Each year, Johnstown Magazine highlights some of the brave individuals who faced a breast cancer diagnosis and plowed their way through.
Tammy Stuver, a 12-year breast cancer survivor, says attitude is an important component in battling the disease.
“If diagnosed, stay strong and stubborn and fight,” she says. “Surround yourself with positive people and don’t allow negativity in your life.”
Tammy was diagnosed in August 2009 after a routine mammogram.
“At first I was so scared, because when you hear the word ‘cancer’ you just think it’s a death sentence,” she says. “That only lasted about a day, then I got mad and decided this was not going to take me out. I was not ready to go yet. I still had lots of things to do.”
The scan found two tumors in her right breast, but after a breast MRI the doctors also found three in her left breast.
“After talking with my oncologist and getting a second opinion, I decided to have a bilateral mastectomy with breast reconstruction,” Tammy says.
The surgeries took place two days before Christmas that same year.
“It was a long surgery, but all went well,” she recalls. “They did a sentinel node biopsy and found that the cancer had not spread, so that meant no chemo or radiation.”
Still, her recovery was not easy.
“I slept in my recliner for weeks because I couldn’t lay down. I could not shower.
“I made several trips (sometimes twice a week) back and forth to Pittsburgh for checkups and to see my plastic surgeon.”
She ended up having five major surgeries over a 10-month period.
“When they found my cancer, the doctors also found a spot on my kidney that had to taken out, so I had a double whammy,” Tammy says.
Although she hasn’t talked much about her ordeal, she says she wants to “let women know that there is hope and life after breast cancer.
“The best advice I could give anyone would be to always, always have a yearly mammogram. I probably would not be here if I had not made that appointment. Remember that breast cancer is not a death sentence if caught early. The treatments and surgeries they have for this now are so amazing and lifesaving.”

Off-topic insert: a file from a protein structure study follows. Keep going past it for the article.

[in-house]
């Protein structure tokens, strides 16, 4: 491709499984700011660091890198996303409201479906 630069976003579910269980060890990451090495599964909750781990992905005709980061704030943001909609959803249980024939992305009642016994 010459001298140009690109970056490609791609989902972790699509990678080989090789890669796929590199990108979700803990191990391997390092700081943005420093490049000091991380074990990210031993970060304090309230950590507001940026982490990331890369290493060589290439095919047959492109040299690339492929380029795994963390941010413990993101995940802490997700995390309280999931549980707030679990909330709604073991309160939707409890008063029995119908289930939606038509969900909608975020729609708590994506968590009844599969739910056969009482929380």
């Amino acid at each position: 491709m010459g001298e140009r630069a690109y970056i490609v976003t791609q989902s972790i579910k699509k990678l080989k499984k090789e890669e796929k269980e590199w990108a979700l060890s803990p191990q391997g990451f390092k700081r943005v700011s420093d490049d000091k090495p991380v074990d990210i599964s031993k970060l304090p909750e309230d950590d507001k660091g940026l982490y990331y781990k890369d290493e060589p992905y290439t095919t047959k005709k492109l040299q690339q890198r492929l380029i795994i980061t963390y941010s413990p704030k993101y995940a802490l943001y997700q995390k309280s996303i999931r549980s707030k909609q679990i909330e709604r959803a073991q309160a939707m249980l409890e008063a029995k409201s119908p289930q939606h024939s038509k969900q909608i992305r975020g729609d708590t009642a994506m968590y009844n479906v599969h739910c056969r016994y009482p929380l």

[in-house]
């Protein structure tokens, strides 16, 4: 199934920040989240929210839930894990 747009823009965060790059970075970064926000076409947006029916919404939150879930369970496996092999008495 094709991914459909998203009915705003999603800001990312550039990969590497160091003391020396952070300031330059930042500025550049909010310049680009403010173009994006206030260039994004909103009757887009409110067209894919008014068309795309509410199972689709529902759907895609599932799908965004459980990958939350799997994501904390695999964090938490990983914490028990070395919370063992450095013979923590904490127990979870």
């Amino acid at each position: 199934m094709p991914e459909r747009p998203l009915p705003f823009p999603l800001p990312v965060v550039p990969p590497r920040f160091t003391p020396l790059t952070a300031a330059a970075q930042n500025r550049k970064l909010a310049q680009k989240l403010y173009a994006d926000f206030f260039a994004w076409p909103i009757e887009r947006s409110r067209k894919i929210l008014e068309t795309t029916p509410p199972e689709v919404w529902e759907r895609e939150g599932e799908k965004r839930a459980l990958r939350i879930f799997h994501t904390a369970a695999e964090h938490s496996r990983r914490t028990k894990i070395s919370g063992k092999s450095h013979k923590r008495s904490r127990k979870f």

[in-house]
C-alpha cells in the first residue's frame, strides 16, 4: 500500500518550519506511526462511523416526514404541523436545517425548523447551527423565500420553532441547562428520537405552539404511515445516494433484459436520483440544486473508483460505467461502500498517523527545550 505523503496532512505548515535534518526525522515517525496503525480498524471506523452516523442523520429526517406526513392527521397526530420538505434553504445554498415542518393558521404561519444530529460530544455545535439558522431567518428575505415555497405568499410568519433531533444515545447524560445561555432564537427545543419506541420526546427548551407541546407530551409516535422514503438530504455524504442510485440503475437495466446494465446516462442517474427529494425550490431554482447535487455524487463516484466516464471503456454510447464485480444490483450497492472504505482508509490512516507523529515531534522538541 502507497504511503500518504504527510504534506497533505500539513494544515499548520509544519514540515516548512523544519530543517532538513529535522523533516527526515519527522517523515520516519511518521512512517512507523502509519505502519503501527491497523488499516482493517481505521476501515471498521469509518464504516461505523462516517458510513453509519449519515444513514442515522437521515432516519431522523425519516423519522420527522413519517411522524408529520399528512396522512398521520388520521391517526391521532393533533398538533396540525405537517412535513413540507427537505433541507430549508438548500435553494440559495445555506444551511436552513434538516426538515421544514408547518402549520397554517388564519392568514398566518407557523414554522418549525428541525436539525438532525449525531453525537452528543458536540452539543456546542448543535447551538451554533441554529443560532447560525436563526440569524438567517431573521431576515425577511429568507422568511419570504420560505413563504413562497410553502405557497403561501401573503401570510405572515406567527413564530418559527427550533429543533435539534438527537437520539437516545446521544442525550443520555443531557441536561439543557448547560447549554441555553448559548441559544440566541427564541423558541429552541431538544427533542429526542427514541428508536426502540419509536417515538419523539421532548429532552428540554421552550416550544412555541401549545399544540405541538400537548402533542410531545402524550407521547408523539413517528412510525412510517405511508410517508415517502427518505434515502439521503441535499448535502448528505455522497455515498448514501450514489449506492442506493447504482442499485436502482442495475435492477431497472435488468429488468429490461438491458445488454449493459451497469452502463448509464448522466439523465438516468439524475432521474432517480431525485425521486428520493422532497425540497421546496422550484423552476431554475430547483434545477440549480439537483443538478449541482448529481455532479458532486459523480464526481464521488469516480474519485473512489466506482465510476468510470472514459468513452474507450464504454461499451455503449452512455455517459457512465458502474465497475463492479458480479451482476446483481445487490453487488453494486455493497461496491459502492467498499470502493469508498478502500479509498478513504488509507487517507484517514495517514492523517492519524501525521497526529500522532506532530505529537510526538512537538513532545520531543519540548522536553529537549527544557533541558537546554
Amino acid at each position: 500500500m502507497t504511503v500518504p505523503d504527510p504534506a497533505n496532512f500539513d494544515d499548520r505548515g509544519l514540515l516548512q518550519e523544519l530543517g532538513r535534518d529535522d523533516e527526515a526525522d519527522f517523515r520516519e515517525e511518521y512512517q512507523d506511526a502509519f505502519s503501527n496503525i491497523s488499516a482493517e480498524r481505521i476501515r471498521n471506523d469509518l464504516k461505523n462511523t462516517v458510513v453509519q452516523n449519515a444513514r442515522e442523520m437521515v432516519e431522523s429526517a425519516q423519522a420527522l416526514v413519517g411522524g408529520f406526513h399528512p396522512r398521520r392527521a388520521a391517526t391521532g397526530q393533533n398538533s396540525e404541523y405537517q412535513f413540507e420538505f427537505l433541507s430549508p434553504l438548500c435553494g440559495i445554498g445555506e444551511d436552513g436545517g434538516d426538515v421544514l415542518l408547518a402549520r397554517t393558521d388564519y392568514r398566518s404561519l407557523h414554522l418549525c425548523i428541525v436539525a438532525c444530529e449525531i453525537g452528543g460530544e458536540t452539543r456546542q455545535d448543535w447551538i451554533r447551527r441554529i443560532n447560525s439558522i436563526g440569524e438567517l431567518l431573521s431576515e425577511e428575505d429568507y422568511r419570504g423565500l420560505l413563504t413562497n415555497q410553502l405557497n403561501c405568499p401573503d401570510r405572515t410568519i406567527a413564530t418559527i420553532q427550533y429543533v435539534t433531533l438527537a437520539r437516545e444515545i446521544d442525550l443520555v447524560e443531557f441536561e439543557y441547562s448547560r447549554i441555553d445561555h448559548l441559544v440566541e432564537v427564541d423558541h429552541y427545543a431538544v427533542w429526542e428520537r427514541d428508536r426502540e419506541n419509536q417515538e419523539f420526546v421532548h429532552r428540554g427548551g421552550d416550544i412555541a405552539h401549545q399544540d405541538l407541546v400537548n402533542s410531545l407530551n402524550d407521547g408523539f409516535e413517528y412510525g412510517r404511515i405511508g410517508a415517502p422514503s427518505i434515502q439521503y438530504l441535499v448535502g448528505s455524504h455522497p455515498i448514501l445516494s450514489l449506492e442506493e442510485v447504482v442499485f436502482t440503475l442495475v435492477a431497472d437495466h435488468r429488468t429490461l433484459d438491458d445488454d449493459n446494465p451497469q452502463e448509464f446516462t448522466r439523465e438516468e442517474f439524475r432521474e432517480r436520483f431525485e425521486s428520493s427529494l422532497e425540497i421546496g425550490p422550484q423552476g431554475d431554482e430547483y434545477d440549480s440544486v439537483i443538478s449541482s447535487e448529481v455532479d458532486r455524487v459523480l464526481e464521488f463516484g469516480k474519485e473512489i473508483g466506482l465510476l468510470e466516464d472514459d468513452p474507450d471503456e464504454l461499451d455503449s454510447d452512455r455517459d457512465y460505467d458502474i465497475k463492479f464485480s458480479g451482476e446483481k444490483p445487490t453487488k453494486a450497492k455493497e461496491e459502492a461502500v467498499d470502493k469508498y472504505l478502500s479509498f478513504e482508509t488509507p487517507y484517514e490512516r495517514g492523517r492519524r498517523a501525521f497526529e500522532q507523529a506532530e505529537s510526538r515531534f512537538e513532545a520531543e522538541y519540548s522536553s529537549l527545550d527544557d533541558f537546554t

Tammy says having a supportive family was crucial in her battle with breast cancer. She and her husband, Jesse, are third-generation owners of Stuver’s Nursery in Riverside. The couple has three daughters and three grandchildren.
“My husband was there for every appointment, every surgery and never left my side. He would have to tell me everything the doctors would say because I could never remember. He was my rock!
“My daughters were home with me also – checking my drains, making sure I was taking my medications, helping me bathe and washing my hair and on and on.”
Tammy says her mother-in-law cooked meals and neighbors, friends and other family members called and sent cards.
“Those are the things that get you through it,” she says.
“I felt so guilty because I felt like I was disrupting my children’s lives to take care of me. I’ve always taken care of them and now the roles were reversed. I don’t know what I would have done without my family.”
Tammy says having breast cancer made her look at life differently.
“Your life can change in an instant, so enjoy every day you have,” she says. “Be thankful for what you have, be kind, be crazy and don’t ever care about what others think. Life is too short.”